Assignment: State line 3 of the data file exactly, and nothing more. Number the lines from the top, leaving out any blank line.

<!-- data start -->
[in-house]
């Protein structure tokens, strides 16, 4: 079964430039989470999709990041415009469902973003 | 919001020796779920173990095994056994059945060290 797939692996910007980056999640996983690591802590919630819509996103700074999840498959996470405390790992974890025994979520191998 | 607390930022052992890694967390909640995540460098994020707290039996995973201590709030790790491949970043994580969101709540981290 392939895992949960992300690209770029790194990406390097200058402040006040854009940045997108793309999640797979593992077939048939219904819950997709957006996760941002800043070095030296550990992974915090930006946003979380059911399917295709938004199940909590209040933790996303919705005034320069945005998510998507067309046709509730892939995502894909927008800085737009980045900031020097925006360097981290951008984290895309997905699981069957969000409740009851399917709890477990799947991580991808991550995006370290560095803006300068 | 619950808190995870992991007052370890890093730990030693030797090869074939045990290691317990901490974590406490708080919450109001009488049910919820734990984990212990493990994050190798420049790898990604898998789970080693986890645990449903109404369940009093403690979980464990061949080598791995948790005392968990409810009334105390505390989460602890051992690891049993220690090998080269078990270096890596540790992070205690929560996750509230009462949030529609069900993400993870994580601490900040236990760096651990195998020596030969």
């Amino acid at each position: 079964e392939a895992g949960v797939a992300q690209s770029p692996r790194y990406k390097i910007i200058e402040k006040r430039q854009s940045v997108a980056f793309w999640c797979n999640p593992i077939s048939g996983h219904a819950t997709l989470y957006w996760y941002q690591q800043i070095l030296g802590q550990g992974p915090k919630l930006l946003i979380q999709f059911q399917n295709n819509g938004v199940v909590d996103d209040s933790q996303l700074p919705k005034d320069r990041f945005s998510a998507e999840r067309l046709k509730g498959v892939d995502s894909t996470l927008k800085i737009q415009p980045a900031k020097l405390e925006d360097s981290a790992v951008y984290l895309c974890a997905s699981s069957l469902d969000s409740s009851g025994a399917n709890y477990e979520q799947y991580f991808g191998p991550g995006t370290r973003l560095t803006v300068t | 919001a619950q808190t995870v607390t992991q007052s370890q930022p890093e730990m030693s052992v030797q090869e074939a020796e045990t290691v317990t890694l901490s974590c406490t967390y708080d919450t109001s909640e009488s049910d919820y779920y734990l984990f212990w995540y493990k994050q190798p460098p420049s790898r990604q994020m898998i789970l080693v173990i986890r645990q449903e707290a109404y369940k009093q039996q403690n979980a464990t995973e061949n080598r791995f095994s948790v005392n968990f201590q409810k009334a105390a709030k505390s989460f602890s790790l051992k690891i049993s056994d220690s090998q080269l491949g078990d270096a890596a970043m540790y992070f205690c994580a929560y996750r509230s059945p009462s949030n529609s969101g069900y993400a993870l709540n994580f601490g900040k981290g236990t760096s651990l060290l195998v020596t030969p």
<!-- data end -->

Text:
């Amino acid at each position: 079964e392939a895992g949960v797939a992300q690209s770029p692996r790194y990406k390097i910007i200058e402040k006040r430039q854009s940045v997108a980056f793309w999640c797979n999640p593992i077939s048939g996983h219904a819950t997709l989470y957006w996760y941002q690591q800043i070095l030296g802590q550990g992974p915090k919630l930006l946003i979380q999709f059911q399917n295709n819509g938004v199940v909590d996103d209040s933790q996303l700074p919705k005034d320069r990041f945005s998510a998507e999840r067309l046709k509730g498959v892939d995502s894909t996470l927008k800085i737009q415009p980045a900031k020097l405390e925006d360097s981290a790992v951008y984290l895309c974890a997905s699981s069957l469902d969000s409740s009851g025994a399917n709890y477990e979520q799947y991580f991808g191998p991550g995006t370290r973003l560095t803006v300068t | 919001a619950q808190t995870v607390t992991q007052s370890q930022p890093e730990m030693s052992v030797q090869e074939a020796e045990t290691v317990t890694l901490s974590c406490t967390y708080d919450t109001s909640e009488s049910d919820y779920y734990l984990f212990w995540y493990k994050q190798p460098p420049s790898r990604q994020m898998i789970l080693v173990i986890r645990q449903e707290a109404y369940k009093q039996q403690n979980a464990t995973e061949n080598r791995f095994s948790v005392n968990f201590q409810k009334a105390a709030k505390s989460f602890s790790l051992k690891i049993s056994d220690s090998q080269l491949g078990d270096a890596a970043m540790y992070f205690c994580a929560y996750r509230s059945p009462s949030n529609s969101g069900y993400a993870l709540n994580f601490g900040k981290g236990t760096s651990l060290l195998v020596t030969p």